If the bookstore is not planning to promote the signing in-store with flyers, offer to make flyers and take them to the store.  The more colourful, the better.Seven days before the event promote the signing in the local media and to all of your contacts, including friends, neighbours and colleagues.

If your book has won any type of award, make sure to highlight this in your publicity, and purchase “award-winner” stickers to place on the books.Call the bookstore four days before the signing to ensure the store is ready for you.

Clarify the procedure. Where will your table be? Will someone be there to handle sales? Will they offer any refreshments?Try to talk the store into setting up a display of your books a day or two prior to the signing, or several hours before you arrive to generate advance interest.

Make sure they have signs to place on the shelves where your books will go after the signing. If they don’t have these, make a few simple signs yourself. A letter-size sheet, folded in half horizontally, should read “Signed by Author” on the bottom half, so the top half can be tucked under the books.Think about what to wear. If your book is quirky, geared to children, or in a special genre (like sci-fi or fantasy) wear one or two pieces of clothing such as a hat or shirt that reflect that. Otherwise, dress professionally. You won’t attract potential buyers by looking like just another person shopping at the mall. A jacket is always a wise idea (and gives you a place to pin your name badge). Keep strong colors to the centre of your upper body, perhaps a bright tie or scarf, or a bright colored shirt or blouse under your jacket. Avoid plaids, prints, or anything distracting. Consider props for the table. Think about what might tie in with your book’s subject or theme. People are drawn to props, whereas a pile of books is boring.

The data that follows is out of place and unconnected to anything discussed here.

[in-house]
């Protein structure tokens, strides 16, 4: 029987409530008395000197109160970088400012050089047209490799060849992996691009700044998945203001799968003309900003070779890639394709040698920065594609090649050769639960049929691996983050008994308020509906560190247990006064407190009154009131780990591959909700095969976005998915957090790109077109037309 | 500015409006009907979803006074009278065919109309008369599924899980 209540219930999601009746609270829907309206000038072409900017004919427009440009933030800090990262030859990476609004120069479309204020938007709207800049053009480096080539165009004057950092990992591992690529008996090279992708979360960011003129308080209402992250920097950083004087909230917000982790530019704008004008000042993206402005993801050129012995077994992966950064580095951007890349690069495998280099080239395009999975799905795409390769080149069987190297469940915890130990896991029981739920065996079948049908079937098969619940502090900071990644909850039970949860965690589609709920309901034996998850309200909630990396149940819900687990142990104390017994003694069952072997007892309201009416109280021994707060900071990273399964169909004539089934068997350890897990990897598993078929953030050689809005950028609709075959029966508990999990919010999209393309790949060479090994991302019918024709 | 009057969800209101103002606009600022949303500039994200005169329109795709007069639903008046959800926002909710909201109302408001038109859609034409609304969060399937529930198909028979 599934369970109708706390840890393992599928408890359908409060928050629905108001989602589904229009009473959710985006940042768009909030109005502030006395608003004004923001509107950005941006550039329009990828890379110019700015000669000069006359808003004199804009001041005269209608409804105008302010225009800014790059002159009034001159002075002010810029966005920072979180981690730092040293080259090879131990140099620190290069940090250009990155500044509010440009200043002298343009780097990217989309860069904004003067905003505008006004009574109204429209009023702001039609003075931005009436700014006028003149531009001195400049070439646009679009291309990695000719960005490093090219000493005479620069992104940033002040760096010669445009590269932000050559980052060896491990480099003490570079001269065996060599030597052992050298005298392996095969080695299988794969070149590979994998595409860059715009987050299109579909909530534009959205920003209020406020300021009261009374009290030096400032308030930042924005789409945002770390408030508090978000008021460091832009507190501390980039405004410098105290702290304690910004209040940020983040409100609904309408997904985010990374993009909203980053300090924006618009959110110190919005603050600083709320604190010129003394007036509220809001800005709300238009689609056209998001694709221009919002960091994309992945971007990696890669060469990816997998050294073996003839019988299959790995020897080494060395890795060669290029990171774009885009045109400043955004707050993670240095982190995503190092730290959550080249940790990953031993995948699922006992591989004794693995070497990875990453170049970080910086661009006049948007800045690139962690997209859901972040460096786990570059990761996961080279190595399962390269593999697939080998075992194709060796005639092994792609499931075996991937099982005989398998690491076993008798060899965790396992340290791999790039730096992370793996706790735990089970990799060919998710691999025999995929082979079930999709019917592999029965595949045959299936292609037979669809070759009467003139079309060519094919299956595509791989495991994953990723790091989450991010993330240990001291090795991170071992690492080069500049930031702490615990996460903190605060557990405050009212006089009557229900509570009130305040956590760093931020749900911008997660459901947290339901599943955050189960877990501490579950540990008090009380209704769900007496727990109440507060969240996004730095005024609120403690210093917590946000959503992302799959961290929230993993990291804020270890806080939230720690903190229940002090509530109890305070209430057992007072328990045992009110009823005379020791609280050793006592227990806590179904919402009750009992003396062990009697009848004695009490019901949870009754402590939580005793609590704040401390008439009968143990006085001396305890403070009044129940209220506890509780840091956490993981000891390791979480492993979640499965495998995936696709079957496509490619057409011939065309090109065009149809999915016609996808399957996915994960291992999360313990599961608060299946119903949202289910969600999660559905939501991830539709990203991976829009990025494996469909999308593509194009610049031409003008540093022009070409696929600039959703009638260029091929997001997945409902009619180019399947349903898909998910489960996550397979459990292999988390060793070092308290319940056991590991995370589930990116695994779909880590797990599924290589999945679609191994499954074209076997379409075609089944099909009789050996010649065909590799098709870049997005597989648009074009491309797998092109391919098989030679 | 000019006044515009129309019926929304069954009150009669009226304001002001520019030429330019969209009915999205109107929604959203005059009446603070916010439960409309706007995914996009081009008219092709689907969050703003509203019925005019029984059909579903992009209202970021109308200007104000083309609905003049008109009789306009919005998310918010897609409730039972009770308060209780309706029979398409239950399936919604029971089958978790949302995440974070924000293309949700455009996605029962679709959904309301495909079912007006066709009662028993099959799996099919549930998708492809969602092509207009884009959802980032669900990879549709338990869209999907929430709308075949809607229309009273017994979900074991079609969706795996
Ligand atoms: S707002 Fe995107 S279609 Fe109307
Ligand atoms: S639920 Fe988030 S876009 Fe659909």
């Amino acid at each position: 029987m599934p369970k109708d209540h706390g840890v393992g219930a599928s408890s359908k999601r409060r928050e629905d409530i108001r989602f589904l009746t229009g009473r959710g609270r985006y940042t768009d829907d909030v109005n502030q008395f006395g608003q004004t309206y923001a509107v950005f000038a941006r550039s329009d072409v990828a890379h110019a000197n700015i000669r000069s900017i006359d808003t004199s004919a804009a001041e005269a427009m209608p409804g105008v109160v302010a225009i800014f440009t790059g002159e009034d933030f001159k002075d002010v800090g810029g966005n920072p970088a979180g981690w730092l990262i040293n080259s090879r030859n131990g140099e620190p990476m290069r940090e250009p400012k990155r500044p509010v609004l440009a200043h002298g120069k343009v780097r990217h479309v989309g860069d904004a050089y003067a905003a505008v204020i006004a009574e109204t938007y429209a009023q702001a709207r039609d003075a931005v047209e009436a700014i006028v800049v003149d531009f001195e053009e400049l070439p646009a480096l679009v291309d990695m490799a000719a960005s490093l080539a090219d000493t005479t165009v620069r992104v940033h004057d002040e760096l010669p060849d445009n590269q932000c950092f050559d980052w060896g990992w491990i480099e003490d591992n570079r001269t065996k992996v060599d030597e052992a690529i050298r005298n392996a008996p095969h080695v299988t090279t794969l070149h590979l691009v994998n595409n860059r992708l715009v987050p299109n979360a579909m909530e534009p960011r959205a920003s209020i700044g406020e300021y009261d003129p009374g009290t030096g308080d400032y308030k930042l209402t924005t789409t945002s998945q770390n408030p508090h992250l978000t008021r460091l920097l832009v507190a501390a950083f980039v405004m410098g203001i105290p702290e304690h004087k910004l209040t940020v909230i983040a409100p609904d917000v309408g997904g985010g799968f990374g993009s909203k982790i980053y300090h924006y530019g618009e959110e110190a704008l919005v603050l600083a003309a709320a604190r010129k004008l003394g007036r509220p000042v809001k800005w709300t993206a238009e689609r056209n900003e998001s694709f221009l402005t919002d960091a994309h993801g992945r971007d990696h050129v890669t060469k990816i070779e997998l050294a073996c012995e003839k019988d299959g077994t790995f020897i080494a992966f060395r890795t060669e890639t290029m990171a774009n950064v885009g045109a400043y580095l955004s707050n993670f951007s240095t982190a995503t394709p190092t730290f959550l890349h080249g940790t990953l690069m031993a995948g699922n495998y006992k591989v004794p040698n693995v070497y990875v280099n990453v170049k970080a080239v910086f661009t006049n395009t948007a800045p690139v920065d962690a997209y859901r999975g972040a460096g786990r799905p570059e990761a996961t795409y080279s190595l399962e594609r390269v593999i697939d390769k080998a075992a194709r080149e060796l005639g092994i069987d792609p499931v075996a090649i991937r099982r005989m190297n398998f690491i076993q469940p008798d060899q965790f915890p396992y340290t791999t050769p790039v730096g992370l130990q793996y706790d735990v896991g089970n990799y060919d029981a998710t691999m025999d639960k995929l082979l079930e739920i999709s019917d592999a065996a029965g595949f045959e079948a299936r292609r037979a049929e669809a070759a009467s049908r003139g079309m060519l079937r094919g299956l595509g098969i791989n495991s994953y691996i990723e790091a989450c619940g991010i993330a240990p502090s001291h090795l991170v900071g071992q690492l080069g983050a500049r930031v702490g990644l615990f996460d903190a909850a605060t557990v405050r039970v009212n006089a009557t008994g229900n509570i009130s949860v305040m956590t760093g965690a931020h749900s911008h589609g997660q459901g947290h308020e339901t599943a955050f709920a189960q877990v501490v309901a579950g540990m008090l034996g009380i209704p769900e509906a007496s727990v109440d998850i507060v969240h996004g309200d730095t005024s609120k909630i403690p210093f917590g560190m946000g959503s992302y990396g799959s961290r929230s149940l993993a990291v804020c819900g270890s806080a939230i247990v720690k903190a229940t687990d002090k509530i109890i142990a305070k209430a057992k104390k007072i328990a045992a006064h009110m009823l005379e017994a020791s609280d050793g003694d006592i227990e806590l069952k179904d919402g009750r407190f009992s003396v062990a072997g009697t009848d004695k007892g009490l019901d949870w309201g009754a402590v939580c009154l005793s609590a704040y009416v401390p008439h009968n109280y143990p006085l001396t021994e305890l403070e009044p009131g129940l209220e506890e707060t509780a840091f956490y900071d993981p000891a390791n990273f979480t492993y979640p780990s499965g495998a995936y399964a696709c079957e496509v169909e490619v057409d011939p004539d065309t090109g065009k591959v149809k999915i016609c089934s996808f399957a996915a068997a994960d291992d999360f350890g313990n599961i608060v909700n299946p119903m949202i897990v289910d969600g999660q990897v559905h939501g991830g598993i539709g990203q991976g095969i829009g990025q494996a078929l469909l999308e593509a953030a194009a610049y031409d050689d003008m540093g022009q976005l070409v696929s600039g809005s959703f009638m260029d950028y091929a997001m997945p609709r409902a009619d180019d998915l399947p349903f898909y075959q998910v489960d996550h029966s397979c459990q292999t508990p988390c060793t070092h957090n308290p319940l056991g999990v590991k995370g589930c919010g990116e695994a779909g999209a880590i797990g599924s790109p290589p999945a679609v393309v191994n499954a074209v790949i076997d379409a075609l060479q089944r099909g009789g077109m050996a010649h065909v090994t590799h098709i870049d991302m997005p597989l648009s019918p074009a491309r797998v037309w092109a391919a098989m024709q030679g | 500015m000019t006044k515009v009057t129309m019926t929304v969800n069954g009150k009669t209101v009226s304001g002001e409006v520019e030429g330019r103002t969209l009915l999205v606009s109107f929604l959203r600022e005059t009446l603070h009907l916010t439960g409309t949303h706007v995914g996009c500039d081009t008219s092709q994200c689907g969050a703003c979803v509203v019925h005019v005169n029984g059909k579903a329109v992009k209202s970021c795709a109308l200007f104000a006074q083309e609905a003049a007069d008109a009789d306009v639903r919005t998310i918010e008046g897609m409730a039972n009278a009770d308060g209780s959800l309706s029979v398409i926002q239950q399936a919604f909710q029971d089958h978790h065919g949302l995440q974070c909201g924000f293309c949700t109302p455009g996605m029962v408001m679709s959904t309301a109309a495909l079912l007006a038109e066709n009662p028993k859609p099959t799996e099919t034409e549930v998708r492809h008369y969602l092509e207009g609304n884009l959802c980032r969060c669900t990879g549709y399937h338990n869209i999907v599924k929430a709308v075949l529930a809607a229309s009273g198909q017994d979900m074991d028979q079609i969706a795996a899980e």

AT THE SIGNINGArrive at least 20 minutes early to ensure the table has been set up and is in a high traffic location.  In Chapters, try to have the table set up near the “power aisle,” which is the main aisle heading toward the back of the store.

Don’t be afraid to change the way the books are arranged on the table. If you’re left-handed, you will want a different set-up than for a right-hander. Bring business cards, bookmarks or flyers to hand out to those who drop by but don’t buy a book.Place a dish of candies on the table: many people will see them and dip in. Once they are close, engage them.If you have a nametag, wear it so people know you are an author; if you don’t have a nametag, make one. It should contain just your name, in a large font. Don’t wear jewelry or a tie that competes with the tag.

Be friendly with customers but not pushy.Don’t sit at the table: stand up and move around behind the table and infront of the table.Have a couple of brief messages ready when customers approach;  if one isn’t working, try another one.

AFTER THE SIGNINGWhen the signing ends, ask the book store manager or a supervisor to keep as many copies of your book as possible in case non-buyers come back to the store at a later date in search of your book.

Ask a manager to take the extra flyers or bookmarks you brought along.

If the person who set up the signing is in the store, thank him/her for their efforts; if they are not available, call them with a personal thank you or send an email thank you note.